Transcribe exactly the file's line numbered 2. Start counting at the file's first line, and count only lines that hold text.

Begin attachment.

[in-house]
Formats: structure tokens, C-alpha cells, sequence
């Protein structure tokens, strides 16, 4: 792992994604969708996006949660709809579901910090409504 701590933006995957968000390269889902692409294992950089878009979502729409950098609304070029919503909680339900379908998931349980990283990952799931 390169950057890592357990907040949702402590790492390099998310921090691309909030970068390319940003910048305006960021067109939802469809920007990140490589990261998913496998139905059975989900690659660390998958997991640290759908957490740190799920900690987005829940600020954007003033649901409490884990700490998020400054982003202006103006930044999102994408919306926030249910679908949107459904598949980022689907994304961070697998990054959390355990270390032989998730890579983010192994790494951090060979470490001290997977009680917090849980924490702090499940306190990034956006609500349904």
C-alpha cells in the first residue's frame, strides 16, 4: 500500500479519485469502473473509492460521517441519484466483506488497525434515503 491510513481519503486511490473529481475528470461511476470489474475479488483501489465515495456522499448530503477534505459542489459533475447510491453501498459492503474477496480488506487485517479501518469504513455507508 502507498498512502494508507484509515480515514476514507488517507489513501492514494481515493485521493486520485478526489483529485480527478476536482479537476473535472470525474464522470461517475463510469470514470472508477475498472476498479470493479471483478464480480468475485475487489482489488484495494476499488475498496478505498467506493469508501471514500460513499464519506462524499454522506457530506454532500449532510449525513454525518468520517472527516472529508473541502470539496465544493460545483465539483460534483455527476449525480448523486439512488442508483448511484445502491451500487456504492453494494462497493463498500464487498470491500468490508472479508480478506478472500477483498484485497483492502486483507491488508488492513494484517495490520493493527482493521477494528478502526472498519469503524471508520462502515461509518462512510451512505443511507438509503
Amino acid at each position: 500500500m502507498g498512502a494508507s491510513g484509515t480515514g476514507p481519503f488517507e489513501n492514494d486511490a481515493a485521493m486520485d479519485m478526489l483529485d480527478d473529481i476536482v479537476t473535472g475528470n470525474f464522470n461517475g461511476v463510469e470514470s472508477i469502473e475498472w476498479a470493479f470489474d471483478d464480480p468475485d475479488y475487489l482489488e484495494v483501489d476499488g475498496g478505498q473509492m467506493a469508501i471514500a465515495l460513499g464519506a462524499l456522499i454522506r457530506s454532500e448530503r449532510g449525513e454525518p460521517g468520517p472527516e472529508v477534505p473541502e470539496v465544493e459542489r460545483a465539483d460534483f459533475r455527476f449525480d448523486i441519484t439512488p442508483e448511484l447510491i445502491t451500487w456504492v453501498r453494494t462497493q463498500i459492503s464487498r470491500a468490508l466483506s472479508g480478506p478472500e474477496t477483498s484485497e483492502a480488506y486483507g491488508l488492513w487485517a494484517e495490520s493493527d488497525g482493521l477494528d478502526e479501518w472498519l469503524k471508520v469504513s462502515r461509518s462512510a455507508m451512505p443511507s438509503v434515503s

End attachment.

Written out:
Formats: structure tokens, C-alpha cells, sequence